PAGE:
More informationPath Tracking for a Miniature Robot
Path Tracking for a Miniature Robot By Martin Lundgren Excerpt from Master s thesis 003 Supervisor: Thomas Hellström Department of Computing Science Umeå University Sweden 1 Path Tracking Path tracking
More informationAcademic Standards for Mathematics
Academic Standards for Grades Pre K High School Pennsylvania Department of Education INTRODUCTION The Pennsylvania Core Standards in in grades PreK 5 lay a solid foundation in whole numbers, addition,
More informationUnified Lecture # 4 Vectors
Fall 2005 Unified Lecture # 4 Vectors These notes were written by J. Peraire as a review of vectors for Dynamics 16.07. They have been adapted for Unified Engineering by R. Radovitzky. References [1] Feynmann,
More informationA Reliability Point and Kalman Filterbased Vehicle Tracking Technique
A Reliability Point and Kalman Filterbased Vehicle Tracing Technique Soo Siang Teoh and Thomas Bräunl Abstract This paper introduces a technique for tracing the movement of vehicles in consecutive video
More informationEquations Involving Lines and Planes Standard equations for lines in space
Equations Involving Lines and Planes In this section we will collect various important formulas regarding equations of lines and planes in three dimensional space Reminder regarding notation: any quantity
More informationPreAlgebra 2008. Academic Content Standards Grade Eight Ohio. Number, Number Sense and Operations Standard. Number and Number Systems
Academic Content Standards Grade Eight Ohio PreAlgebra 2008 STANDARDS Number, Number Sense and Operations Standard Number and Number Systems 1. Use scientific notation to express large numbers and small
More informationTWODIMENSIONAL TRANSFORMATION
CHAPTER 2 TWODIMENSIONAL TRANSFORMATION 2.1 Introduction As stated earlier, Computer Aided Design consists of three components, namely, Design (Geometric Modeling), Analysis (FEA, etc), and Visualization
More informationNEW YORK STATE TEACHER CERTIFICATION EXAMINATIONS
NEW YORK STATE TEACHER CERTIFICATION EXAMINATIONS TEST DESIGN AND FRAMEWORK September 2014 Authorized for Distribution by the New York State Education Department This test design and framework document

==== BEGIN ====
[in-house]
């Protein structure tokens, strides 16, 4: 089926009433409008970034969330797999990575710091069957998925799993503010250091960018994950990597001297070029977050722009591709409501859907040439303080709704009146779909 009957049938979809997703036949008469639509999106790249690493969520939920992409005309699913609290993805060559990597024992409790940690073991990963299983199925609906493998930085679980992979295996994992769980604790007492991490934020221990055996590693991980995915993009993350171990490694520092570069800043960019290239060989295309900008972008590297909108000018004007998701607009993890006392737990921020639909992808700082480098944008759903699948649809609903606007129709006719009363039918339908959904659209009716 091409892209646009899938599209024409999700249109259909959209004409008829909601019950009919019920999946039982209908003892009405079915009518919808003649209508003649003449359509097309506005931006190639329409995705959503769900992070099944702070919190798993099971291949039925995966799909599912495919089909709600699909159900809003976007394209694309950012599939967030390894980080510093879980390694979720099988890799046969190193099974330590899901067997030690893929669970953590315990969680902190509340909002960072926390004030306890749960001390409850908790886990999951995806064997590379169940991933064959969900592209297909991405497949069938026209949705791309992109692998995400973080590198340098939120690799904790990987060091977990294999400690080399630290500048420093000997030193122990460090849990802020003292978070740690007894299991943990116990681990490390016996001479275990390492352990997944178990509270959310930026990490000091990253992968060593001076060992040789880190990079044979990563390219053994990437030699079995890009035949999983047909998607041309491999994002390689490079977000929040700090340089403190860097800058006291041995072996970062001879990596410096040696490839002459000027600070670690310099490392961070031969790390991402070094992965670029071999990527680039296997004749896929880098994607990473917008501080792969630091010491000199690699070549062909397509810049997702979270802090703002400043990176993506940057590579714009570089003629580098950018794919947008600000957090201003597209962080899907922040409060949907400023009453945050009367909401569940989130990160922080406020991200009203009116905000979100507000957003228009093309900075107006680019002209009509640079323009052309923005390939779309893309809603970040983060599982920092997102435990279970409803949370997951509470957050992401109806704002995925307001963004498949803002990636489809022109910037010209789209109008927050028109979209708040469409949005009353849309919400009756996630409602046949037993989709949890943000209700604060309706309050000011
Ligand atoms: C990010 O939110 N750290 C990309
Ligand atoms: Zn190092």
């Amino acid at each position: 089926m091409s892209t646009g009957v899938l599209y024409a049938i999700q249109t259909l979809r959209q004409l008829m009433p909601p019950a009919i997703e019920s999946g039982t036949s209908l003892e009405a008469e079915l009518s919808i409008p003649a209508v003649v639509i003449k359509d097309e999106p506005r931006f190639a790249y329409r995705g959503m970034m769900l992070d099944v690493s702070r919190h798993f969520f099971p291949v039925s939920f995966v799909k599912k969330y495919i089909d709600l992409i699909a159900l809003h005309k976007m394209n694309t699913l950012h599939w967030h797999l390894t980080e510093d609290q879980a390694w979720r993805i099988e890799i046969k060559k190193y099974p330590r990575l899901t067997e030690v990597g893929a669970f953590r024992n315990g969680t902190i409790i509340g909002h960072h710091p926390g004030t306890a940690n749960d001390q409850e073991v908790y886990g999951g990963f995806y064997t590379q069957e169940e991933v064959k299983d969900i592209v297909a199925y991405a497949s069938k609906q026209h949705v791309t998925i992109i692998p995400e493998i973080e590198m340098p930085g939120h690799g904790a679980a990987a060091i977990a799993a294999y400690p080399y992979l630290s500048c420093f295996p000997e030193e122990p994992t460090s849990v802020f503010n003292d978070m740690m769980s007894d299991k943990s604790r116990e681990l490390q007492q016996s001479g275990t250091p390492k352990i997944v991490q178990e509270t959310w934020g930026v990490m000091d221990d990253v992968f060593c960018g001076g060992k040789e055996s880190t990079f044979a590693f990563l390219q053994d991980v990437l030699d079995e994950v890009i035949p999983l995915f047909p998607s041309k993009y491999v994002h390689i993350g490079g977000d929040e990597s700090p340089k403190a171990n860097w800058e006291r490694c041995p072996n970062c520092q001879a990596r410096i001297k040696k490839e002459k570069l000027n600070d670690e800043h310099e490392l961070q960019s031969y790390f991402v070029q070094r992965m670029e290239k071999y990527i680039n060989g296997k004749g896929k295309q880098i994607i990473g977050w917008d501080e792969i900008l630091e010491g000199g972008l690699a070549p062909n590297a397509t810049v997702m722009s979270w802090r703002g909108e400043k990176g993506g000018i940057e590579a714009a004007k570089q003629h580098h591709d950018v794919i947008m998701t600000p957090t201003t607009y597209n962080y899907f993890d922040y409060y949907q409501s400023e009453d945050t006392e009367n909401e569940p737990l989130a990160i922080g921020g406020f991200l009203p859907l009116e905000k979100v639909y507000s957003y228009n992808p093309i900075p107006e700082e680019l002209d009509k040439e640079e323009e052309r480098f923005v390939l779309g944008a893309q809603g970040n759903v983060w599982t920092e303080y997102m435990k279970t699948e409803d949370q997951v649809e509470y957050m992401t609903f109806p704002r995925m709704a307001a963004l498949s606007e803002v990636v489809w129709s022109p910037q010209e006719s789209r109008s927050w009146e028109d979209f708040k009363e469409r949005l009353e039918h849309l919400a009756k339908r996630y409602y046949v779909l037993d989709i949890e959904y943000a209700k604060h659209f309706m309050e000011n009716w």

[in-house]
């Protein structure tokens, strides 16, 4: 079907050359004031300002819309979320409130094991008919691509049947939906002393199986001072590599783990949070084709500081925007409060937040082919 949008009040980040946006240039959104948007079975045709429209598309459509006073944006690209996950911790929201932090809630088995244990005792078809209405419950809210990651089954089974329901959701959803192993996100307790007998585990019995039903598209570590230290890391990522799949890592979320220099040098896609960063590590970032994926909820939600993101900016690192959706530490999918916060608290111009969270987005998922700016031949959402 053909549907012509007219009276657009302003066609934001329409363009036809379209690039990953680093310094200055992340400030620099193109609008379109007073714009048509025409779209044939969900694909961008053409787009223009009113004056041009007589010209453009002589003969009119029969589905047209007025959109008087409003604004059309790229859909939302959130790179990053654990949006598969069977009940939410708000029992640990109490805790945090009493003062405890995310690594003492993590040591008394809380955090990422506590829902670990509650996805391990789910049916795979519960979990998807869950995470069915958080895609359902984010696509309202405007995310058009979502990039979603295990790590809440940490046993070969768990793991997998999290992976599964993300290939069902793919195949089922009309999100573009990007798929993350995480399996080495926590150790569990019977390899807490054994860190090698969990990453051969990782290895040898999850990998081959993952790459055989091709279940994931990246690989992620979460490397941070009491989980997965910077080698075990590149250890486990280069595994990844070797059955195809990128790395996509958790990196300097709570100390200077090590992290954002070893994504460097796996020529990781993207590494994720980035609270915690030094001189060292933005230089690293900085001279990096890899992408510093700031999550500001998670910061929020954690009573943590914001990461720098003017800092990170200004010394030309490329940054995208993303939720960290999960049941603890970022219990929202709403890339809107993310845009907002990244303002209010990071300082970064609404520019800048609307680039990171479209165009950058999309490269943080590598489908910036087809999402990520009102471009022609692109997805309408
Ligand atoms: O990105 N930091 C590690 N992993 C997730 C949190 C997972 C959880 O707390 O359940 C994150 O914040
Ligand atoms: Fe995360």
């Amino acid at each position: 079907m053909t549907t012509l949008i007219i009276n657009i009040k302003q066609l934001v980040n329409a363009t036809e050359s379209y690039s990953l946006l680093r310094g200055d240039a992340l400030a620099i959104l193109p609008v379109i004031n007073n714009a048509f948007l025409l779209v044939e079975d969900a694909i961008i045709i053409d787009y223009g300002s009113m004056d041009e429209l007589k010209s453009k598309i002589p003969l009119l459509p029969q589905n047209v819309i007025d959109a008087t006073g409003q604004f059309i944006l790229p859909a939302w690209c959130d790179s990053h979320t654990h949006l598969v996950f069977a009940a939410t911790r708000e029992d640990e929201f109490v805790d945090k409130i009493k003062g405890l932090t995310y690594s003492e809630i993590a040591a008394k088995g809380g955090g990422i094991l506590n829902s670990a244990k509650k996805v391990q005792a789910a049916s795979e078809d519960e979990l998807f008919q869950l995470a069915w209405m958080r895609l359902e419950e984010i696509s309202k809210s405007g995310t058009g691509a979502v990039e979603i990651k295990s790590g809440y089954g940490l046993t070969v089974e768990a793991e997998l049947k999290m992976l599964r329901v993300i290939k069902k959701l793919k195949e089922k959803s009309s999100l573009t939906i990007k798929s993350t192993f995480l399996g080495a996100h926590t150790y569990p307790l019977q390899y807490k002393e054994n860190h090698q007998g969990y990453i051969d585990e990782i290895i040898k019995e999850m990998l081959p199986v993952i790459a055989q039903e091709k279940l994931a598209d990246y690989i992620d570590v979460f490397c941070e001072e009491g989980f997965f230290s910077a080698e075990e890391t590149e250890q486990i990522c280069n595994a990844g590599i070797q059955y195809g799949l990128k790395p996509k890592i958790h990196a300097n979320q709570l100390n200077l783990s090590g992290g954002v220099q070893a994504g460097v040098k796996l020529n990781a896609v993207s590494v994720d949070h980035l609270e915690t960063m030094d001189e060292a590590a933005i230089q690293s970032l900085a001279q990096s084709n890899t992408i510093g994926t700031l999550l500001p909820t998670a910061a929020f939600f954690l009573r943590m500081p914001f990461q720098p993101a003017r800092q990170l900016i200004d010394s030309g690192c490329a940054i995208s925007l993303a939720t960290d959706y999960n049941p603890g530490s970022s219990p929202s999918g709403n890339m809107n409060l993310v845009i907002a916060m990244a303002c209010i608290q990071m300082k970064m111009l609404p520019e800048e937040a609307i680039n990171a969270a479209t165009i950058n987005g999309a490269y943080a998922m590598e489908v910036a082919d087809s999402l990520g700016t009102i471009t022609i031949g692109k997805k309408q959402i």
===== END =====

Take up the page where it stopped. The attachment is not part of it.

More informationAnamorphic imaging with three mirrors: a survey
Anamorphic imaging with three mirrors: a survey Joseph M. Howard Optics Branch (Code 551), NASA Goddard Space Flight Center, Greenbelt, MD 20771 Ph: 3012860690 Fax: 3012860204 Joseph.M.Howard@nasa.gov
More informationNumerical Analysis Lecture Notes
Numerical Analysis Lecture Notes Peter J. Olver 5. Inner Products and Norms The norm of a vector is a measure of its size. Besides the familiar Euclidean norm based on the dot product, there are a number
More informationMonash University Clayton s School of Information Technology CSE3313 Computer Graphics Sample Exam Questions 2007
Monash University Clayton s School of Information Technology CSE3313 Computer Graphics Questions 2007 INSTRUCTIONS: Answer all questions. Spend approximately 1 minute per mark. Question 1 30 Marks Total
More informationIntuitive Navigation in an Enormous Virtual Environment
/ International Conference on Artificial Reality and TeleExistence 98 Intuitive Navigation in an Enormous Virtual Environment Yoshifumi Kitamura Shinji Fukatsu Toshihiro Masaki Fumio Kishino Graduate
More informationTwo vectors are equal if they have the same length and direction. They do not
Vectors define vectors Some physical quantities, such as temperature, length, and mass, can be specified by a single number called a scalar. Other physical quantities, such as force and velocity, must
More informationOrbital Mechanics. Angular Momentum
Orbital Mechanics The objects that orbit earth have only a few forces acting on them, the largest being the gravitational pull from the earth. The trajectories that satellites or rockets follow are largely
More informationHighresolution Imaging System for Omnidirectional Illuminant Estimation
Highresolution Imaging System for Omnidirectional Illuminant Estimation Shoji Tominaga*, Tsuyoshi Fukuda**, and Akira Kimachi** *Graduate School of Advanced Integration Science, Chiba University, Chiba
More informationRobotics. Lecture 3: Sensors. See course website http://www.doc.ic.ac.uk/~ajd/robotics/ for up to date information.
Robotics Lecture 3: Sensors See course website http://www.doc.ic.ac.uk/~ajd/robotics/ for up to date information. Andrew Davison Department of Computing Imperial College London Review: Locomotion Practical
More informationAnnouncements. Active stereo with structured light. Project structured light patterns onto the object
Announcements Active stereo with structured light Project 3 extension: Wednesday at noon Final project proposal extension: Friday at noon > consult with Steve, Rick, and/or Ian now! Project 2 artifact
More informationIntroduction to the Mathematics Correlation